US airlines sue EximBank for giving loan guarantee to AirIndia

US airlines sue EximBank for giving loan guarantee to AirIndia

The US airline industry has sued the Export Import Bank (Exim) alleging that its financial support to Indian national carrier Air India, which itself is in deep red, will harm the American airlines.

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In a revised complaint filed before a US court on Friday last week, the Air Transport Association of America, Delta Air Line and Air Line Pilots Association International, alleged that Exim Bank’s decision to provide a loan guarantee of USD 3.4 billion to Air India, to help it buy 30 aircraft from Boeing, would badly affect several US airlines, the Delta in particular.

Arguing that without the financial support from Exim Bank, Air India, which in itself is in deep red, would not have purchased these aircraft and thus would deploy them on those routes where it gives a tough competition to US airlines.

"The Bank's support for foreign carriers puts ATA's operator members, including Delta, at a competitive disadvantage because, among other things, the Bank's foreign beneficiaries have access to cheaper capital to finance their aircraft purchases," the complaint said.

"Delta's experience is illustrative. In 2006, Delta offered nonstop service between New York and Mumbai. Between 2006 and 2009, the Bank gave Air India loan guarantees totaling approximately USD 3.3 billion.

"Those guarantees allowed Air India to flood the US-India market with extra capacity and crowd out competitors like Delta. Delta stopped flying from New York to Mumbai in October of 2008 due to the Bank's loan guarantees to Air India," the court affidavit said.

The Exim Bank’s subsidies to foreign carriers have forced US airlines to cut between 4,100 and 7,500 jobs. The loss of those jobs has led to USD 372 million to USD 684 million in lost employee income, it alleged.

The Air Transport Association of America also challenged the argument of the Obama Administration that orders placed by foreign airlines like Air India is creating jobs in the US.

Boeing's production process for new aircraft is heavily outsourced overseas. According to a recent report by the Inspector General for the US Department of Transportation, only four of the 17 principal components of the Boeing 787’s airframe are manufactured exclusively in the US," it said.

The complaint alleged that the Bank's support for foreign carriers has caused dramatic increases in the size of those carriers' wide body fleets.

"By 2015, foreign carriers are scheduled to take delivery of 1,157 wide body aircraft, 692 of which will be net additions to foreign carriers’ fleets. By comparison, US carriers are scheduled to take delivery of only 55 wide body aircraft by 2015, seven of which will be net additions to US carriers’ fleets," it said.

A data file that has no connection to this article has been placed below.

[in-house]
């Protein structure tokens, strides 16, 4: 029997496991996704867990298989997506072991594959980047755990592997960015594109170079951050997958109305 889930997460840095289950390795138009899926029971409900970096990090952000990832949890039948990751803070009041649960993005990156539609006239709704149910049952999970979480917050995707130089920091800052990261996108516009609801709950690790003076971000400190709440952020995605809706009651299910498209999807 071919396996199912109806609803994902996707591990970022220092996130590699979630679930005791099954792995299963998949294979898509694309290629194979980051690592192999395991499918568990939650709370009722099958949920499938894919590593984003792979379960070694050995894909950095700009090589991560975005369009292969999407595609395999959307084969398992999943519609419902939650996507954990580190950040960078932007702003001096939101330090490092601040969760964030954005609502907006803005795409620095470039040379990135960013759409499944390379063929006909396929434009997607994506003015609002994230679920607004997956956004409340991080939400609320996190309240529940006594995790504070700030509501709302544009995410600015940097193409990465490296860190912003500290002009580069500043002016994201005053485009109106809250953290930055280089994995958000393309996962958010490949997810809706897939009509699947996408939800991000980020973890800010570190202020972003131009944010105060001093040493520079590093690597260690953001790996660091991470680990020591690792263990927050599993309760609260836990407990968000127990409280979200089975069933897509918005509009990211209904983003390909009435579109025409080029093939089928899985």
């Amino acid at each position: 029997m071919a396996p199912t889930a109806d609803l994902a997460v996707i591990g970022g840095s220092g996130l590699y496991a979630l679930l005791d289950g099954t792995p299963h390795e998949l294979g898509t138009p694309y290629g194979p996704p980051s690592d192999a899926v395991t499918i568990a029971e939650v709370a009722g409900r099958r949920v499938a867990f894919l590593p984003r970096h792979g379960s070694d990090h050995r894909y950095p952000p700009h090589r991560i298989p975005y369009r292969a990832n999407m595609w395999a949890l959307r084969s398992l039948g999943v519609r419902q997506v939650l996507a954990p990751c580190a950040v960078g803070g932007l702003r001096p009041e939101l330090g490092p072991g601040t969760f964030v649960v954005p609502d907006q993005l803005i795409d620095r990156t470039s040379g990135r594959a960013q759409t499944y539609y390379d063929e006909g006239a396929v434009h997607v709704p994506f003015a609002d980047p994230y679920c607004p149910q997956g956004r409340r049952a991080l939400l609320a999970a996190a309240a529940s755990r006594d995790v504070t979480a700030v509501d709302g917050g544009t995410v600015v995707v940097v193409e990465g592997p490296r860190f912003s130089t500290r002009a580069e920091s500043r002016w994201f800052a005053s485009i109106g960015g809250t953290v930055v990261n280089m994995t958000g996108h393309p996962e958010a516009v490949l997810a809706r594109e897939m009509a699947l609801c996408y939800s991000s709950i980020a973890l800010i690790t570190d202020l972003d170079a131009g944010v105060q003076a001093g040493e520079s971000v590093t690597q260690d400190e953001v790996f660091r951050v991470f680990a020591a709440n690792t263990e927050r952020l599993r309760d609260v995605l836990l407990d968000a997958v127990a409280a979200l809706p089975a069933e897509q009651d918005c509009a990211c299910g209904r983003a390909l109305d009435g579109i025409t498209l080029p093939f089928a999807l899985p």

Noting that the available seats on routes between India and the United States are in surplus, the complaint said the India-US overcapacity problem is so large that 41-90 per cent of Air India’s total operating losses (which are substantial) came on routes to and from the US.

The Bank’s support for Air India in 2006 created a surplus of available daily seats between Mumbai and John F Kennedy Airport in New York.

The Air India Commitments would exacerbate that surplus, it said.

The Air India Commitments will cause “substantial injury” to US carriers that compete on international routes to and from India, it said adding that the US airlines currently produce 1,296 available seats per day on routes between the two countries.

Richard H. Anderson, CEO of Delta Airlines argued that based on its operating losses and its debt burden, Air India could not afford to finance 30 additional wide body aircraft without support from the Ex-Im Bank.

"If Air India takes delivery of 30 new wide body aircraft, it will be able to do so only because of the Bank’s loan guarantee. And, if Air India deploys some of those new aircraft on routes between the United States and India, as I expect that it will, I believe that Delta will be foreclosed from that nonstop market for the foreseeable future," he said.

"The additional capacity supplied by aircraft that Air India could afford only with below-market financing guaranteed by the Bank will so exceed potential demand as to make it economically impossible for Delta to reenter and compete,” he said.